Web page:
Video from Theopolis Institute
Alastair Roberts further shows how the forming and filling of creation is shown again in the building and filling of the tabernacle.
“Set up this Tabernacle according to the pattern you were shown on the mountain.”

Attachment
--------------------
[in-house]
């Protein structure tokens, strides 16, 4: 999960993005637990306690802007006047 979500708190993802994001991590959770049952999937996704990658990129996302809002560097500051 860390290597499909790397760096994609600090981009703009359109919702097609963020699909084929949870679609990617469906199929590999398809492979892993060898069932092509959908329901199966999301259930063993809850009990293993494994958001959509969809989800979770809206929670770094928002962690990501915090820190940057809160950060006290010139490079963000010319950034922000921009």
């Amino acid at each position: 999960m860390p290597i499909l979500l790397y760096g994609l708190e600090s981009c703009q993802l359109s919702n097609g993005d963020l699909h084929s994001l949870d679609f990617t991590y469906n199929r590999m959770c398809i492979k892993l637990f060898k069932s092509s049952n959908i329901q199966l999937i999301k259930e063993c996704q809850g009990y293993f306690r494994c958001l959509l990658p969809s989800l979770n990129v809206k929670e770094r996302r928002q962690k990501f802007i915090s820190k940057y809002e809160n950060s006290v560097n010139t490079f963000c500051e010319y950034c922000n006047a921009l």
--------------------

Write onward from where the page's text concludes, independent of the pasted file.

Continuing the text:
As the Lord lays out in detail his design for the Tabernacle, he says, “Set up this Tabernacle according to the pattern you were shown on the mountain” (26:30). The word translated here as “pattern” is, in Hebrew, mishpat, which ordinarily means “justice” or “ordinance.” The unusual use of mishpat in this verse underscores the authority of God’s design. Moses and the Israelites were to be guided by the divine pattern when they set up the Tabernacle. When I hear the word “pattern,” I remember my mother sewing when I was a child. She would use flimsy, paper patterns that outlined all of the parts of the dress she intended to make. By pinning pieces of the pattern to fabric and then meticulously cutting according to the pattern, my mom was able to sew like a professional. Scripture provides us with patterns for living. Yes, there are plenty of specific laws that direct us. And we gain theological knowledge from God’s written Word. But Scripture also shows us how God’s people are to live. The Tabernacle, for example, provides a pattern of the centrality of worship in our lives. Though we won’t offer sacrifices in an elaborately built tent, we should see our daily lives as a series of sacrifices for God. Our Tabernacle, if you will, isn’t some sacred tent, or even just our church buildings, but our homes and schools and workplaces and communities. We worship God, not just on Sundays when we gather with God’s people, but each and every day as we minister in the Tabernacle of our daily lives." from the devotion: The Pattern of the Tabernacle Daily Reflection / Produced by The High Calling